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Discussion in 'Sonar' started by kaplan, Jun 17, 2004.

  1. kaplan

    kaplan Guest

    My friend and I are recording some rock songs on his computer. He has Sonar3 producer edition, but we are kind of overwhelmed with the abundance of effects and gadgets that mess with the sound. What are the basic processors on the program that we should look at to get a good but real sound.
  2. kaplan

    kaplan Guest

    P.S. - I'm mainly concerned with getting a full sounding vocal with power and a little gain.
  3. I would not worry about effects and gadgets as much as a good level and signal chain. (mic, pre-amp, mixer audio interface)

    Once you have recorded the tracks then experiment with the effects. The Sonitus Suite included in S3P is really pretty good.

    What are you using to input your signal?

  4. AdaDare

    AdaDare Guest


    This is typical of the first step from musician to Audio engineer, what do all these things do?, why should I use them?

    This all takes time, and the first thing you should worry about it getting good clean recordings of everything you are recording.

    This is why most people serious about recording at home invest in a decent soundcard, you pay for the quality of the A/D converters that allow you to record your vocals guitar etc into the PC.

    Once you have the basics recorded you will more than likely need to process the recordings.

    First tip would be to normalise your tracks, better to use something like Sound Forge or Wavelab, but you can normalise in Sonar, this will lift the level of recording and give it some more volume.

    As far as all the gadgets that mess with the sound here are some basics, and as mentioned the sonitus effects are very good.

    Compression: This will squeeze your tracks and reduce transient spikes in the recorded audio while lifting the main body of the track so you can hear the main content better, it also adds punch to to things like kick drums and bass. However this can be a difficult effect to get your head around, but in my opinion is essential. It is better to edit the audio first before applying compression to remove huge spikes in tracks like vocals, these spikes will stop a track from being normalised and if removed are in 99.99% of the time inaudible, I used cakewalks limiter for this also included with Sonar once spikes are removed you will find you can lift the volume of the recording to proper levels.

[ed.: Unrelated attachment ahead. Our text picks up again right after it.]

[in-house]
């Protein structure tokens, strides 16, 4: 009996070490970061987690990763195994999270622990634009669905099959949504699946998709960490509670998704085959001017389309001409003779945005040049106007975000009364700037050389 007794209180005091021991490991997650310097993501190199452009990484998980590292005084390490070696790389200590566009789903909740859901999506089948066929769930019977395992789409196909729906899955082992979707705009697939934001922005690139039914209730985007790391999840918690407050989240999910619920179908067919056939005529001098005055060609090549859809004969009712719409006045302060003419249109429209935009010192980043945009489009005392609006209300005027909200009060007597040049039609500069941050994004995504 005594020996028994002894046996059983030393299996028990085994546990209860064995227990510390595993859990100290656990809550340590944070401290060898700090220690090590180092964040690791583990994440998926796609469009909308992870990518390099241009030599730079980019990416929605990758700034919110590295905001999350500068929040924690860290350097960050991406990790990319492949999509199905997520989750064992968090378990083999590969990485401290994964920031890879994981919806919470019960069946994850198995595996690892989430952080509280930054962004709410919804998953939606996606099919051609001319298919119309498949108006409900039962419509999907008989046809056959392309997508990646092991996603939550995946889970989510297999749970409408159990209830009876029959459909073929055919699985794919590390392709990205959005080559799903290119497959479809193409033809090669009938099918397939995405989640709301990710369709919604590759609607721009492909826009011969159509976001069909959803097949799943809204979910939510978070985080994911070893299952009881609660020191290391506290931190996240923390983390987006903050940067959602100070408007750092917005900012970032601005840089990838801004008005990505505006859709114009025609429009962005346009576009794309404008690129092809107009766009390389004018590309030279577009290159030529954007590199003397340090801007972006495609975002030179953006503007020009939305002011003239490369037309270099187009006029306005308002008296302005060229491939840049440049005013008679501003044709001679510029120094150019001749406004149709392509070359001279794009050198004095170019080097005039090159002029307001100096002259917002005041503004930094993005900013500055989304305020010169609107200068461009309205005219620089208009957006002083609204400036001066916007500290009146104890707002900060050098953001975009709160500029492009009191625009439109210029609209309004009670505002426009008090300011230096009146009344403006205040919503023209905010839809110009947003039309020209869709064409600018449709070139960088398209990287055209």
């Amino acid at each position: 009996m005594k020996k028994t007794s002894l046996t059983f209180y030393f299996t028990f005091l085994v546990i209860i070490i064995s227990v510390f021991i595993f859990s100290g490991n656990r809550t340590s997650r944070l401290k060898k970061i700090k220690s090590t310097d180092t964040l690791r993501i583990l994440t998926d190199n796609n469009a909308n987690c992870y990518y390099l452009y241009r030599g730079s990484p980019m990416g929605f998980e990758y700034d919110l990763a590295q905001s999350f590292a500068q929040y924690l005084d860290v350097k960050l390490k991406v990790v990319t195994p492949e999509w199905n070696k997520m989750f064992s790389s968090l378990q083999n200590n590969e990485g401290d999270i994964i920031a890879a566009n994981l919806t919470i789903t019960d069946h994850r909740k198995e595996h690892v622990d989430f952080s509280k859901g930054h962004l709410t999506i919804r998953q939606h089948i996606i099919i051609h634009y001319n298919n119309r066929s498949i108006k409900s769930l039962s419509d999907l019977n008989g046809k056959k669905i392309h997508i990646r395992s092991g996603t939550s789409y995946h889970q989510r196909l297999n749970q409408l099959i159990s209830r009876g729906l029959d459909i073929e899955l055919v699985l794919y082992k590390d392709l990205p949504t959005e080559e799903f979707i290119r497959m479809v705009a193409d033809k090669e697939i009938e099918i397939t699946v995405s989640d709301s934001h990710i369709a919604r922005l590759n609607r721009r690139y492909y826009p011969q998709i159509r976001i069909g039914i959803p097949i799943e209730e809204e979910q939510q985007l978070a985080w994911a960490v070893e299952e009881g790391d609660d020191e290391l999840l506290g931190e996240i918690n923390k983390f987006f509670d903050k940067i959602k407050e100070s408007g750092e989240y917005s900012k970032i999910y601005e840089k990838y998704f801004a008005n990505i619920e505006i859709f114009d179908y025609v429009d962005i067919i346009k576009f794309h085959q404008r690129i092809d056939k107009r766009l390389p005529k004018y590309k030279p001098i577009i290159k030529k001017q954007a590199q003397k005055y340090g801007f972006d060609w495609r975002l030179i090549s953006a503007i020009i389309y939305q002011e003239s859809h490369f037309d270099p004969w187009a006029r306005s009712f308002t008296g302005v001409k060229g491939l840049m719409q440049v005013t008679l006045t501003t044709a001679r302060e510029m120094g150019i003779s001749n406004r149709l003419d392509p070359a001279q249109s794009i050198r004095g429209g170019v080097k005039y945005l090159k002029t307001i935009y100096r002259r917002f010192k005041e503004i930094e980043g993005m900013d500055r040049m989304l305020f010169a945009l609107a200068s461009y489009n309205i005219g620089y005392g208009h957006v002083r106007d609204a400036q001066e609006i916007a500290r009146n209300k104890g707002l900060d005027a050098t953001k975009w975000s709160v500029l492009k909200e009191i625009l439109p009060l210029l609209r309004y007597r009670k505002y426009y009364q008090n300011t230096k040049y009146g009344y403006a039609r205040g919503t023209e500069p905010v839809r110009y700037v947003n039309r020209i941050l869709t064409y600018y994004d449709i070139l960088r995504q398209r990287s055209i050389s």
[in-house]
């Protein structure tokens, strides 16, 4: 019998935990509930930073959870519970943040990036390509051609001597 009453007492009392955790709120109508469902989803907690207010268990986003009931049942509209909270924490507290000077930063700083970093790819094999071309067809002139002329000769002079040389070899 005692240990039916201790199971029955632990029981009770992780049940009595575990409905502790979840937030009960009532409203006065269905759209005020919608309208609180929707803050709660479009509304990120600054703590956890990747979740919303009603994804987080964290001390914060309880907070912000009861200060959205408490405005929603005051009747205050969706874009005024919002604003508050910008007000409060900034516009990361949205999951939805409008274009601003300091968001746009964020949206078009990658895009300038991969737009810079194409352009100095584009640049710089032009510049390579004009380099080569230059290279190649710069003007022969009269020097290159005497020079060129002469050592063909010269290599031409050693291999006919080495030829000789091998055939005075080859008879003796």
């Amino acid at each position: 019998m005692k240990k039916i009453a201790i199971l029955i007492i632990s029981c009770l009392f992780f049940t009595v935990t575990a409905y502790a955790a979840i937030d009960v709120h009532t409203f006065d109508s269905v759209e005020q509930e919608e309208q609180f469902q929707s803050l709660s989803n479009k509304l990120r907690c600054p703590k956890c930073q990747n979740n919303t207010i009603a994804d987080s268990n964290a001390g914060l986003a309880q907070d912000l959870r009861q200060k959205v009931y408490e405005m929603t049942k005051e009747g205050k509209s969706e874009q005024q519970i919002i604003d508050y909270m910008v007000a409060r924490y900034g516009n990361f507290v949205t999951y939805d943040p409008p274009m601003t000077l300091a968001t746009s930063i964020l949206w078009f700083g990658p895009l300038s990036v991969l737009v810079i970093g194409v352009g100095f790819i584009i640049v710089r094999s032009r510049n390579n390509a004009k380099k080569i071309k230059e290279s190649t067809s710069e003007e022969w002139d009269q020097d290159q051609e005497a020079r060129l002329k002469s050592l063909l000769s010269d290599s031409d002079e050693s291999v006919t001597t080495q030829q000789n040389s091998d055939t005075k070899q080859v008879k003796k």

EQ: This can help you shape the frequency of a recorded part, e.g. boost the bass on a bass guitar, add a bit of treble to vocals etc, the inbuilt EQ is easiest to use if you activate the EQ and the plot window in sonar this allows you to see what you are doing rather than just working with numbers.

    Reverb: This adds space to tracks and give them a live feel, don't over do it! Work out how to set this up as a bus effect and setup sends to it on all the tracks in the mixer view.

    Delay: Is echo, setup as a bus effect and use sends.

    If you can get your head around that lot for the time being you will be getting somewhere.


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